Dr. Ben Wedro practices emergency medicine at Gundersen Clinic, a regional trauma center in La Crosse, Wisconsin. His background includes undergraduate and medical studies at the University of Alberta, a Family Practice internship at Queen's University in Kingston, Ontario and residency training in Emergency Medicine at the University of Oklahoma Health Sciences Center.
Dr. Charles "Pat" Davis, MD, PhD, is a board certified Emergency Medicine doctor who currently practices as a consultant and staff member for hospitals. He has a PhD in Microbiology (UT at Austin), and the MD (Univ. Texas Medical Branch, Galveston). He is a Clinical Professor (retired) in the Division of Emergency Medicine, UT Health Science Center at San Antonio, and has been the Chief of Emergency Medicine at UT Medical Branch and at UTHSCSA with over 250 publications.
Acute bronchitis describes an infection and inflammation of the breathing
tubes leading to cough and occasional wheezing.
Treatment is supportive keeping fever under control and the patient well
Wheezing is often treated with inhaled albuterol, either by puffer (HFA) or
Steroid medication may be used short term to help decrease the inflammation
within the bronchial tubes.
Patients with underlying lung diseases such as asthma or
COPD may be at
greater risk of developing acute bronchitis.
Antibiotics are not commonly prescribed for acute bronchitis but may be
prescribed if specifically indicated.
What is acute bronchitis?
Air is pulled into the lungs when we breathe, initially passing through the mouth,
nose, and larynx (voicebox) into the trachea and continues en route to each lung
via either the right or left bronchi (the bronchial tree
- bronchi, bronchioles, and alveoli). Bronchi are formed as the lower part of the
trachea divides into two tubes that lead to the lungs. As the bronchi get farther away
from the trachea, each bronchial tube divides and gets smaller (resembling an
inverted tree) to provide the air to lung tissue so that it can transfer oxygen
to the blood stream and remove carbon dioxide (the waste product of metabolism).
Bronchitis describes inflammation of
the bronchial tubes (inflammation = itis). The inflammation causes swelling of
the lining of these breathing tubes, narrowing the tubes and promoting secretion
of inflammatory fluid.
Acute bronchitis describes the inflammation of the bronchi usually caused by a viral infection, although bacteria and chemicals also may cause acute bronchitis.
Bronchiolitis is a term that describes inflammation of the smaller bronchi referred to as bronchioles. In infants, this is usually caused by respiratory syncytial viruses (RSV), and affects the small bronchi and bronchioles more than the large. In adults, other viruses as well as some bacteria can
cause bronchiolitis and often manifest as a persistent cough at times productive of small plugs of mucus.
Acute bronchitis is as mentioned above, is a cough that begins suddenly usually due to a viral infection involving the larger airways.
Colds (also known as
viral upper airway infections) often involve the throat (pharyngitis) and nasal passages, and at times the larynx (resulting in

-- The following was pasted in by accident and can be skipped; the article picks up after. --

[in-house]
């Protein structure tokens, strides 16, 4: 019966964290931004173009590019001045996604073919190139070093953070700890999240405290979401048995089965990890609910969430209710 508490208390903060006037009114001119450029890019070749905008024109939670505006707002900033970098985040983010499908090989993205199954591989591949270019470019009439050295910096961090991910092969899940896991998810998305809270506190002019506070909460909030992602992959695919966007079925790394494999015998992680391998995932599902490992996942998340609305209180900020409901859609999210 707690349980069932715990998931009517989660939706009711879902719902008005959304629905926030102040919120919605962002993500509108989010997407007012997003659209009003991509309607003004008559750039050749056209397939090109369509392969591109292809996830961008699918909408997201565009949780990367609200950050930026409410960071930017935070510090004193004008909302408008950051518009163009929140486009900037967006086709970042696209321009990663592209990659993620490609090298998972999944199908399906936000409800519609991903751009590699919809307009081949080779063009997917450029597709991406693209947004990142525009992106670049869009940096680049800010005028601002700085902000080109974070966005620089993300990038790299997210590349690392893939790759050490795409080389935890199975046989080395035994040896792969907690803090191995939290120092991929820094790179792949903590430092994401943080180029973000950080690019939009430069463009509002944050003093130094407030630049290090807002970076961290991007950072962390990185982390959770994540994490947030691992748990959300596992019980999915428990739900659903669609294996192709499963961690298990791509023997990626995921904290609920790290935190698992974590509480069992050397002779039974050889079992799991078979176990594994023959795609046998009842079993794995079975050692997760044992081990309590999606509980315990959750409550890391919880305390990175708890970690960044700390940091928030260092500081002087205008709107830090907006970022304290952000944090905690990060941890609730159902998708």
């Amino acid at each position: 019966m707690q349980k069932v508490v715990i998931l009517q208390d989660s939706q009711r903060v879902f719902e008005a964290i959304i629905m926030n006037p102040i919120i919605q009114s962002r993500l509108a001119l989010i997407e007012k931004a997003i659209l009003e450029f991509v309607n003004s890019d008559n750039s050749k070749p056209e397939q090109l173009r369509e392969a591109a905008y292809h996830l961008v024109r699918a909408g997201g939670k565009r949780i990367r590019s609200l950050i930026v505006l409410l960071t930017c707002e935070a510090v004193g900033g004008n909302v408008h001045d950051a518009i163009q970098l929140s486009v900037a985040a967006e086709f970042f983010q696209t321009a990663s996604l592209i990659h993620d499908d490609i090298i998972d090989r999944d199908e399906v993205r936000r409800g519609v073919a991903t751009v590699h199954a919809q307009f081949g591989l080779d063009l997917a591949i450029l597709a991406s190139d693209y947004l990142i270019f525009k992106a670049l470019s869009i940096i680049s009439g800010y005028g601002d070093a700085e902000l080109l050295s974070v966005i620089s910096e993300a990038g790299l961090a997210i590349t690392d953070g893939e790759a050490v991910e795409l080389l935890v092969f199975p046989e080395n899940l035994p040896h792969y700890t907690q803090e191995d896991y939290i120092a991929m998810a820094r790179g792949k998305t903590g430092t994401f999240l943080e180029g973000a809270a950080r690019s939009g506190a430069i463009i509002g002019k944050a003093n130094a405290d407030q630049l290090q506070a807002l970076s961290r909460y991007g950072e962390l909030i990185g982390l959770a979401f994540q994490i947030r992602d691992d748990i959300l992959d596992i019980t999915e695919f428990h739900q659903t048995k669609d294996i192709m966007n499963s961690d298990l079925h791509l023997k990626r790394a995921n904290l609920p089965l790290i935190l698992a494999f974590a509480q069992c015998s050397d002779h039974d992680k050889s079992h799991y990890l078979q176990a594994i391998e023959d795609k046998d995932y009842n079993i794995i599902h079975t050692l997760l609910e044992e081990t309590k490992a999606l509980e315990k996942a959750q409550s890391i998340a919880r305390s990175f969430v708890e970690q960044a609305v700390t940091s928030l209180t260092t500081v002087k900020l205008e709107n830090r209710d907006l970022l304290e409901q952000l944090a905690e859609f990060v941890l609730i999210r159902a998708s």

a diminished hoarse voice, also known as laryngitis). Symptoms can include a runny nose, nasal stuffiness, and sore throat.
Croup usually occurs in infants and young children and involves the voice box and upper large airways (the trachea and large bronchi).
Chronic bronchitis for research purposes is defined as a
daily cough with sputum production for at least three months, two
years in a row. Chronic bronchitis is a diagnosis usually made based on clinical findings of a long term persistent cough usually associated with tobacco
abuse. From a pathologic standpoint, characteristic microscopic findings involving inflammatory cells in seen in airway tissue samples make the diagnosis.
When referring to pulmonary function testing, a decrease in the ratio of the volume of airflow at 1 second when compared to total airflow is less than 70%.
This confirms the presence of obstructive airways disease of which chronic bronchitis is one type. Certain findings can be seen on imaging studies (chest X-ray, and
CT or MRI of the lungs) to suggest the presence of chronic bronchitis;
usually this involves an appearance of thickened tubes.
Picture of the anatomy of the lungs
What causes acute bronchitis?
Acute bronchitis occurs most often due to a viral infection that causes the
inner lining of the bronchial tubes to become inflamed and undergo the changes
that occur with any inflammation in the body. Common viruses include the
rhinovirus, respiratory syncytial virus (RSV), and the
can also cause bronchitis
(a few examples include, Mycoplasma, Pneumococcus, Klebsiella, Haemophilus).
Inflammation of the bronchial tubes narrows the inside opening of the bronchial tubes. Narrowing of the bronchial tubes result in increased resistance, this increase makes it more difficult for air to move to and from the lungs. This can cause wheezing, coughing, and shortness of breath. The cough may consist of sputum due to the secretions from the inflamed cells that line the bronchi. By coughing, the body attempts to expel secretions that clog the bronchial tubes. If these secretions contain certain inflammatory cells, discoloration of the mucus may result often in a green or yellow color. Sometimes the severity of the inflammation may result in some bleeding.
As with any other infection, there may be associated:
the general sensation of feeling poorly or malaise.